This incredibly detailed pen and ink-style map of the United States was drawn by Erwin Raisz. It presents topography with a dramatic three-dimensional perspective and uses symbols to convey land types including rolling land, plateaus, complex mountains, and volcanic forms to name a few (a legend with these symbols is typically found in a key at lower right, but is blank in the present example). An inset at bottom left defines the major physiographic divisions and the "province" subdivisions. This is the sixth and final edition of the Raisz map, which he first published in 1939.
Erwin Raisz was born in Hungary in 1893 and trained as a civil engineer. He emigrated to the United States after World War I and worked for the Ohman Map Company while pursuing a doctoral degree in geology from Columbia University. In 1931, he joined Harvard's Institute of Geographical Exploration and drew most of his maps over his 20 year tenure there, which also included curating Harvard's map collection.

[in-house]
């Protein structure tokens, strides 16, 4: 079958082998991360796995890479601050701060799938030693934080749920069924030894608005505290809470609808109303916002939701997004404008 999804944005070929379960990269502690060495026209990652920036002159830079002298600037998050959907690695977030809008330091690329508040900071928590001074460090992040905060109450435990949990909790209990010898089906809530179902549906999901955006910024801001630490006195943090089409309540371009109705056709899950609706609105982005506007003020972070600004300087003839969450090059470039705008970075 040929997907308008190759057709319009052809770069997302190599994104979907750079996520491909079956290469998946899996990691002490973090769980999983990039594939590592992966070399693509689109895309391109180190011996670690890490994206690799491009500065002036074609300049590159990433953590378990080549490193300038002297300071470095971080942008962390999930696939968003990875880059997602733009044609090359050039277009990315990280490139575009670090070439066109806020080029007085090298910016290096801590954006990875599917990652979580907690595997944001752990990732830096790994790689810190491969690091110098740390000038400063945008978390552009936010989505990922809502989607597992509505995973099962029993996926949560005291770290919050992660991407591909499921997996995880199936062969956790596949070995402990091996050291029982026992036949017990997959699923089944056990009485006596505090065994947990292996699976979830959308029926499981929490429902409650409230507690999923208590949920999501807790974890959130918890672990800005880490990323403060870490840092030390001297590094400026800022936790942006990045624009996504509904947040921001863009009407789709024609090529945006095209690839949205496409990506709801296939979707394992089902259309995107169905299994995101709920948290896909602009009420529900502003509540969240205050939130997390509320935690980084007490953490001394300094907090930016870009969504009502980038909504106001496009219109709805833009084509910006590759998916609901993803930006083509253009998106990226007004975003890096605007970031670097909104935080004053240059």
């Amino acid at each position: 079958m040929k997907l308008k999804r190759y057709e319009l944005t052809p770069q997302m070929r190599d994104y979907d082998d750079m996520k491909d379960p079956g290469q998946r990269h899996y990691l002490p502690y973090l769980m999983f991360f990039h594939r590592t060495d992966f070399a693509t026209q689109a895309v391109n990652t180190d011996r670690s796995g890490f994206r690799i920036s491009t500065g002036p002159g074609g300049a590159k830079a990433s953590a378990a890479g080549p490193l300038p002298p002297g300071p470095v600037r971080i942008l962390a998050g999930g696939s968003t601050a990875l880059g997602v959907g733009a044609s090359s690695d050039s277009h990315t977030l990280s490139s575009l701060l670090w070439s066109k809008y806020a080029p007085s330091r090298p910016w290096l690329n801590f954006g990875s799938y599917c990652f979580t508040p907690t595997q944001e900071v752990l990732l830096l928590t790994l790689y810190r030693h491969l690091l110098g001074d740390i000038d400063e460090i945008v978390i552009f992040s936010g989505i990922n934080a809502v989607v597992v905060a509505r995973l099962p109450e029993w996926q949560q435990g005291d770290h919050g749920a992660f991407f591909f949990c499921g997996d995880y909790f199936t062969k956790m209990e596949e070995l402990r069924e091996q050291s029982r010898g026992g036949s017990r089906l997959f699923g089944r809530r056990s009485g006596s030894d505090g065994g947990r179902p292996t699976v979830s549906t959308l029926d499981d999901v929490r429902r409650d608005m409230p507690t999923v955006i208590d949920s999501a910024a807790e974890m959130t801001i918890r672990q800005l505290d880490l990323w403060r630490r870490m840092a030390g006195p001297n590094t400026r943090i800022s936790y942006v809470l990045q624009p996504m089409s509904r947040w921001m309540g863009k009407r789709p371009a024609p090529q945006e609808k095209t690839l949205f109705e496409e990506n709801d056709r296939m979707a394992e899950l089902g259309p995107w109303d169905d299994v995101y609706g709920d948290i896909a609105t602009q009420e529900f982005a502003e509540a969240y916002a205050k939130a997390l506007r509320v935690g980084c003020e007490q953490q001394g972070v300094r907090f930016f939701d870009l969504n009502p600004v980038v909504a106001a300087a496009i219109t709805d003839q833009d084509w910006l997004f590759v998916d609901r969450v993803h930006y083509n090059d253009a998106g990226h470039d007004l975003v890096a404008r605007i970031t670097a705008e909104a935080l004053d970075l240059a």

A dark impression on a bright sheet that has been backed with linen. There are a couple of small spots around the Chesapeake Bay, otherwise fine.